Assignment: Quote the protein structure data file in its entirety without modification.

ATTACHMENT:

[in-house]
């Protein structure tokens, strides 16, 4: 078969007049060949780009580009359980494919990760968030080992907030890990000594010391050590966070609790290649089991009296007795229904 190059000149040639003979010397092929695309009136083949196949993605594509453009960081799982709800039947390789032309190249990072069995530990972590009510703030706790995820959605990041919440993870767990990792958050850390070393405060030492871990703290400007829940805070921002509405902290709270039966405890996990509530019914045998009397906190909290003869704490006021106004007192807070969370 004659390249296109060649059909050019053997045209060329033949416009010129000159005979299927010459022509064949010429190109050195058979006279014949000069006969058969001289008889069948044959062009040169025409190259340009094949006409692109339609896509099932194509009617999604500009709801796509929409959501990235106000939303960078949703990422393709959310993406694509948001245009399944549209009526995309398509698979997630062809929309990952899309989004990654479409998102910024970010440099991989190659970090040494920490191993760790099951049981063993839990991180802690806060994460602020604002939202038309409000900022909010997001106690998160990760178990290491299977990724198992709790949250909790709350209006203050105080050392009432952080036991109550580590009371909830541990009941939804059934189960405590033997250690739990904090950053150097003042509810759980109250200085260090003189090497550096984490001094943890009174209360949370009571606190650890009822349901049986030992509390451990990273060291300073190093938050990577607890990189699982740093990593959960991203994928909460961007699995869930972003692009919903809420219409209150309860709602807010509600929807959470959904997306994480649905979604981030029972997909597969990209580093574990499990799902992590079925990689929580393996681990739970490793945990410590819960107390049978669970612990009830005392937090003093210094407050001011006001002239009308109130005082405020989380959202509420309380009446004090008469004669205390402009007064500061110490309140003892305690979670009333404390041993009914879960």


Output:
[in-house]
């Protein structure tokens, strides 16, 4: 078969007049060949780009580009359980494919990760968030080992907030890990000594010391050590966070609790290649089991009296007795229904 190059000149040639003979010397092929695309009136083949196949993605594509453009960081799982709800039947390789032309190249990072069995530990972590009510703030706790995820959605990041919440993870767990990792958050850390070393405060030492871990703290400007829940805070921002509405902290709270039966405890996990509530019914045998009397906190909290003869704490006021106004007192807070969370 004659390249296109060649059909050019053997045209060329033949416009010129000159005979299927010459022509064949010429190109050195058979006279014949000069006969058969001289008889069948044959062009040169025409190259340009094949006409692109339609896509099932194509009617999604500009709801796509929409959501990235106000939303960078949703990422393709959310993406694509948001245009399944549209009526995309398509698979997630062809929309990952899309989004990654479409998102910024970010440099991989190659970090040494920490191993760790099951049981063993839990991180802690806060994460602020604002939202038309409000900022909010997001106690998160990760178990290491299977990724198992709790949250909790709350209006203050105080050392009432952080036991109550580590009371909830541990009941939804059934189960405590033997250690739990904090950053150097003042509810759980109250200085260090003189090497550096984490001094943890009174209360949370009571606190650890009822349901049986030992509390451990990273060291300073190093938050990577607890990189699982740093990593959960991203994928909460961007699995869930972003692009919903809420219409209150309860709602807010509600929807959470959904997306994480649905979604981030029972997909597969990209580093574990499990799902992590079925990689929580393996681990739970490793945990410590819960107390049978669970612990009830005392937090003093210094407050001011006001002239009308109130005082405020989380959202509420309380009446004090008469004669205390402009007064500061110490309140003892305690979670009333404390041993009914879960």